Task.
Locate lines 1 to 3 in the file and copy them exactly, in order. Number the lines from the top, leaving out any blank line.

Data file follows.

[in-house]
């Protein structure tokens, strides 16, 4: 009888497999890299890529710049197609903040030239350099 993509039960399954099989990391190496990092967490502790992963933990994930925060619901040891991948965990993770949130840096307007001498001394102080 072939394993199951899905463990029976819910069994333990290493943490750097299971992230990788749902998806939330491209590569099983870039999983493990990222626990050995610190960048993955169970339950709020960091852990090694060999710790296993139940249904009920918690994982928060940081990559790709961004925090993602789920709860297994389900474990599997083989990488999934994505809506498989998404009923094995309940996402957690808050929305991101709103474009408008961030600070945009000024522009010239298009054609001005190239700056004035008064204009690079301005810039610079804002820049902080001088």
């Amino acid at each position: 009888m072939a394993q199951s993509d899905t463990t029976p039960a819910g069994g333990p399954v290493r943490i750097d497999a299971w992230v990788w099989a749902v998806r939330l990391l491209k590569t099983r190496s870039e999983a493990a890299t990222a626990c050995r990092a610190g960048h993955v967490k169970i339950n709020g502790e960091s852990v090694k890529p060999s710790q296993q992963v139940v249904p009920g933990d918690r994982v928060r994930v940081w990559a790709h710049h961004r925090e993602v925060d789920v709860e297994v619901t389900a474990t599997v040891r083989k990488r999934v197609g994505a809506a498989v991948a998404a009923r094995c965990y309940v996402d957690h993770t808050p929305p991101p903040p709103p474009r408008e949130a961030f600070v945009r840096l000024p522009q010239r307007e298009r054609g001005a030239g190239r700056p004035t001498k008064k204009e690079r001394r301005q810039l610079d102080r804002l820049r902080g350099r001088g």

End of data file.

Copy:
[in-house]
């Protein structure tokens, strides 16, 4: 009888497999890299890529710049197609903040030239350099 993509039960399954099989990391190496990092967490502790992963933990994930925060619901040891991948965990993770949130840096307007001498001394102080 072939394993199951899905463990029976819910069994333990290493943490750097299971992230990788749902998806939330491209590569099983870039999983493990990222626990050995610190960048993955169970339950709020960091852990090694060999710790296993139940249904009920918690994982928060940081990559790709961004925090993602789920709860297994389900474990599997083989990488999934994505809506498989998404009923094995309940996402957690808050929305991101709103474009408008961030600070945009000024522009010239298009054609001005190239700056004035008064204009690079301005810039610079804002820049902080001088």
């Amino acid at each position: 009888m072939a394993q199951s993509d899905t463990t029976p039960a819910g069994g333990p399954v290493r943490i750097d497999a299971w992230v990788w099989a749902v998806r939330l990391l491209k590569t099983r190496s870039e999983a493990a890299t990222a626990c050995r990092a610190g960048h993955v967490k169970i339950n709020g502790e960091s852990v090694k890529p060999s710790q296993q992963v139940v249904p009920g933990d918690r994982v928060r994930v940081w990559a790709h710049h961004r925090e993602v925060d789920v709860e297994v619901t389900a474990t599997v040891r083989k990488r999934v197609g994505a809506a498989v991948a998404a009923r094995c965990y309940v996402d957690h993770t808050p929305p991101p903040p709103p474009r408008e949130a961030f600070v945009r840096l000024p522009q010239r307007e298009r054609g001005a030239g190239r700056p004035t001498k008064k204009e690079r001394r301005q810039l610079d102080r804002l820049r902080g350099r001088g």